Calls to free HIV-pos­i­tive serial ‘hyena’ get louder

Chronicle (Zimbabwe) - - Worldwide/opinion -

BLAN­TYRE — An HIV-pos­i­tive Malaw­ian man who claimed to have had sex with more than 100 women and girls is at­tract­ing sym­pa­thy from sev­eral quar­ters.

The sym­pa­this­ers, who in­clude some jour­nal­ists and chiefs, have called for the im­me­di­ate re­lease of Eric Aniva.

Aniva’s sex­ual con­quests came to light in Malawi when a lo­cal tele­vi­sion sta­tion, Times and later BBC in­ter­viewed him. In both in­stances, he ad­mit­ted that he was a paid sex worker, known as a “hyena”. “I pro­vide sex­ual cleans­ing ser­vices. For in­stance, if a man dies, his wife is re­quired by tra­di­tion to sleep with a hyena be­fore she can bury him. If a woman has an abor­tion, again sex­ual cleans­ing is re­quired,” said Aniva.

He also re­vealed that teenage girls were “sex­u­ally cleansed” af­ter their first men­stru­a­tion to mark their pas­sage from child­hood to wom­an­hood. Ac­cord­ing to cul­ture, it was said that if the girls re­fused, some mys­te­ri­ous dis­ease or fa­tal mis­for­tune could be­fall their fam­i­lies, or the vil­lage as a whole.

Jose Sa­farao, a columnist for a lo­cal news­pa­per re­cently ar­gued that ar­rest­ing Aniva was wrong and un­jus­ti­fied, brand­ing him as a vic­tim of cul­tural cir­cum­stances.

“Ar­rest­ing Aniva is like treat­ing the symp­toms rather than the dis­ease. Aniva did not go look­ing for wid­ows and ado­les­cents to sleep with. They hired him; ‘they’, mean­ing cus­to­di­ans of cul­ture in his com­mu­nity. They even paid him to do it. Ar­rest­ing Aniva will not stop the ‘hyena’ cul­ture,” he ar­gued.

Ac­cord­ing to Sa­farao, cus­to­di­ans of the cul­ture would con­tinue to se­cretly hire “hye­nas” and make them vow never to talk to the me­dia. “Deal with the cul­ture. Aniva just hap­pens to be a small ac­tor in the scheme of things, and his ar­rest is of no con­se­quence,” he ob­served in his col­umn pub­lished in The Sun­day Times of Malawi.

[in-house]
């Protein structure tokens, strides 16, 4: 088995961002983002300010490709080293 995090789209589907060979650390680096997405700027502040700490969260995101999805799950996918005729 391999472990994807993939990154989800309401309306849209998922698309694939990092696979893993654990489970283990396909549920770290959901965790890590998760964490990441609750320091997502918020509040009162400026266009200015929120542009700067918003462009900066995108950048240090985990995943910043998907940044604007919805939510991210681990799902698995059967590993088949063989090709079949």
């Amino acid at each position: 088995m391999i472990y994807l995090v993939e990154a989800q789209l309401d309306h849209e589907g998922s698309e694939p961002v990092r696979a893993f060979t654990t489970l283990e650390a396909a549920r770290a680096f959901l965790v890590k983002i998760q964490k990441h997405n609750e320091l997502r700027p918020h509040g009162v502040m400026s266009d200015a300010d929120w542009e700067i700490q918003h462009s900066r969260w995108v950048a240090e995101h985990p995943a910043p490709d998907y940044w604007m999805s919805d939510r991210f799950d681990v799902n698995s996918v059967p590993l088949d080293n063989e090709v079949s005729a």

He added: “Ar­rest cus­to­di­ans of the cul­ture. Ar­rest the par­ents who ac­cepted that Aniva should sleep with their chil­dren. Ar­rest whole vil­lages, if not the en­tire tribe, which, in a way, means ar­rest no one.”

The columnist ar­gued that if the law said the “hyena” cul­ture was banned, ev­ery­one would be­gin to un­der­stand that it was an il­le­gal thing to do, and, short of that, Aniva was a scape­goat.”

Com­ment­ing on the same is­sue, the edi­tor of The Daily Times, In­no­cent Chi­tosi, said that many Malaw­ians were aware of the risky tra­di­tions be­ing prac­tised in their ar­eas and hence it was wrong to have one sacri­fi­cial lamb.

“It is to­tally in­hu­mane for Malawi to de­liver Aniva to the fir­ing squad. If any­thing, we have to round up po­lit­i­cal and re­li­gious lead­ers, as well as all the chiefs of the dis­trict. Th­ese are all ac­com­plice to the crimes that Aniva, the hyena, has been com­mit­ting,” he wrote in his col­umn Pick & Choose.

He added: “But all Malaw­ians have been aware about the risky cul­tural prac­tices, not only in Nsanje but also in the other dis­tricts. As such, Pres­i­dent Mutharika should lead all of us into jail be­cause we are part of this crime. If this sounds ab­surd, then ar­rest­ing Aniva on such crime is ut­ter non­sense.”

Ac­cord­ing to Chi­tosi, what Malawi needed was the in­ten­si­fi­ca­tion of be­havioural change ad­vo­cacy. “We need to de­mys­tify is­sues of mis­car­riage, still births and the like. Our peo­ple must be re­deemed from that bondage of fear.”

Tra­di­tional lead­ers also joined those call­ing for the re­lease of Aniva, who was now be­ing re­ferred to as “Malawi’s hyena man”.

“The case is be­ing blown out of pro­por­tion. Some forces have de­clared to­tal war on the cul­ture of the Shire Val­ley,” said Foster Tchale, spokesper­son of Chief Malemia of south­ern Malawi’s dis­trict of Nsanje.

Aniva’s sec­ond wife, 24-year-old Funny, also de­manded the im­me­di­ate re­lease of her hus­band.

She said the ar­rest which came af­ter the or­der from Malawi Pres­i­dent Peter Mutharika had greatly af­fected the fam­ily. Ac­cord­ing to Funny, Aniva had stopped con­duct­ing “sex­ual cleans­ing” a long time ago. “How can they ar­rest him for an old story?” she asked. Funny said the ar­rest had a huge neg­a­tive im­pact on the fam­ily which was strug­gling to get food, with the bread­win­ner in cus­tody.

“My fel­low vil­lagers are also ridi­cul­ing me, with some say­ing since my hus­band is a hyena, I am also a fe­male hyena. Just imag­ine, I am be­ing given dif­fer­ent names, yet I have not com­mit­ted any crime,” she said.

Much as Aniva had sym­pa­this­ers, hu­man rights groups wanted him pros­e­cuted for abus­ing girls and women in the name of cul­ture.

The United Na­tions En­tity for Gen­der Equal­ity and the Em­pow­er­ment of Women (UN Women) in a state­ment has lauded Mutharika for his swift re­sponse to the is­sue. — AFP

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